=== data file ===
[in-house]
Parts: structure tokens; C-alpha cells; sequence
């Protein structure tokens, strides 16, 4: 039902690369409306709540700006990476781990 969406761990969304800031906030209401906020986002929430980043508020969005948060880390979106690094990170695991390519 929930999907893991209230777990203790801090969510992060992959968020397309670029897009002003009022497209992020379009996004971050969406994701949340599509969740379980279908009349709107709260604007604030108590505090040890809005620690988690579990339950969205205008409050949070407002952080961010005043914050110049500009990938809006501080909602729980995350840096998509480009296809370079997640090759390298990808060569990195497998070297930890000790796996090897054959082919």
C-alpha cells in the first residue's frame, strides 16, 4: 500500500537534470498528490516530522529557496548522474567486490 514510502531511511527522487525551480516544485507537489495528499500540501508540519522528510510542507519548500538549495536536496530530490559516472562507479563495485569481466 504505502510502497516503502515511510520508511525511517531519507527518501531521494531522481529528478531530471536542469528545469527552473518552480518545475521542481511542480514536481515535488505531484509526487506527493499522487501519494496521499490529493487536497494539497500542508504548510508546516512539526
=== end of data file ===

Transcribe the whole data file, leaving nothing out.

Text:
[in-house]
Parts: structure tokens; C-alpha cells; sequence
């Protein structure tokens, strides 16, 4: 039902690369409306709540700006990476781990 969406761990969304800031906030209401906020986002929430980043508020969005948060880390979106690094990170695991390519 929930999907893991209230777990203790801090969510992060992959968020397309670029897009002003009022497209992020379009996004971050969406994701949340599509969740379980279908009349709107709260604007604030108590505090040890809005620690988690579990339950969205205008409050949070407002952080961010005043914050110049500009990938809006501080909602729980995350840096998509480009296809370079997640090759390298990808060569990195497998070297930890000790796996090897054959082919």
C-alpha cells in the first residue's frame, strides 16, 4: 500500500537534470498528490516530522529557496548522474567486490 514510502531511511527522487525551480516544485507537489495528499500540501508540519522528510510542507519548500538549495536536496530530490559516472562507479563495485569481466 504505502510502497516503502515511510520508511525511517531519507527518501531521494531522481529528478531530471536542469528545469527552473518552480518545475521542481511542480514536481515535488505531484509526487506527493499522487501519494496521499490529493487536497494539497500542508504548510508546516512539526